Accessibility links

REPORT: Improving Seasonal Forecast Information for Managing On-farm Decisions

Managing seasonal climate risks for food production more effectively is a critical challenge in southern Africa where highly variable rainfed environments and projected long-term increases aridity pose serious risks to agriculture in the region. Seasonal climate forecasts are an important planning tool at the farm level that can lead to better management of seasonal climate risks and instil processes useful to longer-term adaptation. However, at present, farmer access to existing seasonal forecasts is poor, and the ability of farmers to properly interpret such information to benefit farming operations is inadequate (Johnston, 2011).

This report, Improving Seasonal Forecast Information for Managing On-farm Decisions, examines how seasonal forecast development and delivery could be enhanced by testing the ability of downscaled climate forecasts to improve information available from seasonal forecasts; by assessing the use of an optimisation procedure to guide tactical decision making; and subsequently indicate where improvements in communicating seasonal forecast information could be made.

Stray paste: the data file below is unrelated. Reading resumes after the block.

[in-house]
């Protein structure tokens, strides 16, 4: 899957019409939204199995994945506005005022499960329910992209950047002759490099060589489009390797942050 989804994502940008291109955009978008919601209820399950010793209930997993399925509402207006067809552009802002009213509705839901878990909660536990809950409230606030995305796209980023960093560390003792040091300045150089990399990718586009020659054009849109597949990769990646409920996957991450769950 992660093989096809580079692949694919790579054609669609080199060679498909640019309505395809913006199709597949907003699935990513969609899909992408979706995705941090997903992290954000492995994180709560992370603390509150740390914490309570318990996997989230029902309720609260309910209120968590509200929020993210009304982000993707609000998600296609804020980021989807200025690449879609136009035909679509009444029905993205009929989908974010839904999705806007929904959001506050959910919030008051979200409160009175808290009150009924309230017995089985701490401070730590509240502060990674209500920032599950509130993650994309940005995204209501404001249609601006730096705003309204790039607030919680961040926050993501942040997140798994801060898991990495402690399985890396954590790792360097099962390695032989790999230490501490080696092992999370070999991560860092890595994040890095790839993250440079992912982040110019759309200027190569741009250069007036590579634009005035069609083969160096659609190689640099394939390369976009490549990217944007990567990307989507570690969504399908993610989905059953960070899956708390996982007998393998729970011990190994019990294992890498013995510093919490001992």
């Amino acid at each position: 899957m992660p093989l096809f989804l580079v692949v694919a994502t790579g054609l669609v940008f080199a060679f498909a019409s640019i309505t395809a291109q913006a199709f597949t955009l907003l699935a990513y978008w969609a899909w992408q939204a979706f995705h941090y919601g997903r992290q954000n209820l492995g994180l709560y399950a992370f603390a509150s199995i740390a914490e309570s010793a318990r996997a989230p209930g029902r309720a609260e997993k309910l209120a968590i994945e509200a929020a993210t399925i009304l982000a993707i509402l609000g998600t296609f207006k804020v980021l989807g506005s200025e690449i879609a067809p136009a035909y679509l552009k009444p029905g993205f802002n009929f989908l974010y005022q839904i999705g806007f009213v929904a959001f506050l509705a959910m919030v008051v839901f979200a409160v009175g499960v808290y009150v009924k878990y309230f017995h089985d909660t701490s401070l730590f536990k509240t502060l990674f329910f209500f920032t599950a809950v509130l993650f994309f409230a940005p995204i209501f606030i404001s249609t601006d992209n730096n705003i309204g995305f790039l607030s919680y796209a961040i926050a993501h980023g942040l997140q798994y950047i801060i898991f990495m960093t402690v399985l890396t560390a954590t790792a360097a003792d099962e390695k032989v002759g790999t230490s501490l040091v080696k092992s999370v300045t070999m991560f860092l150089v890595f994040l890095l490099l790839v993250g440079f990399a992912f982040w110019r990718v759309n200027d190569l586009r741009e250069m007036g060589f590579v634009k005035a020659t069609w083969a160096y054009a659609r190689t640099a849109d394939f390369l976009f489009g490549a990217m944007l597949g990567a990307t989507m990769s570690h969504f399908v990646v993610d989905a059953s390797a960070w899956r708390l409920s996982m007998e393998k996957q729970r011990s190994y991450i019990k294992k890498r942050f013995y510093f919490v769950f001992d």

Further reading:

This project and publication has been produced as part of the START call for research on the theme of ‘Climate Change, Agriculture and Food Security’ in Africa, with an emphasis on the sustainability of ecosystem services in Africa. Objectives of this call are to commission high quality, independent, policy-relevant and credible research to support policy making for sustainable development in the region, to build the capacities of regional research partners to conduct high level research and to create a platform for knowledge sharing at the regional level. The funding has been provided by US National Science Foundation, Climate Change, Agriculture and Food Security (CCAFS) and CDKN.

START homepage: START
Research call information: Regional Research Call – Africa

START projects:


Image credit: Neil Palmer/CIAT

For more information or for help using the one of our toolkits, please contact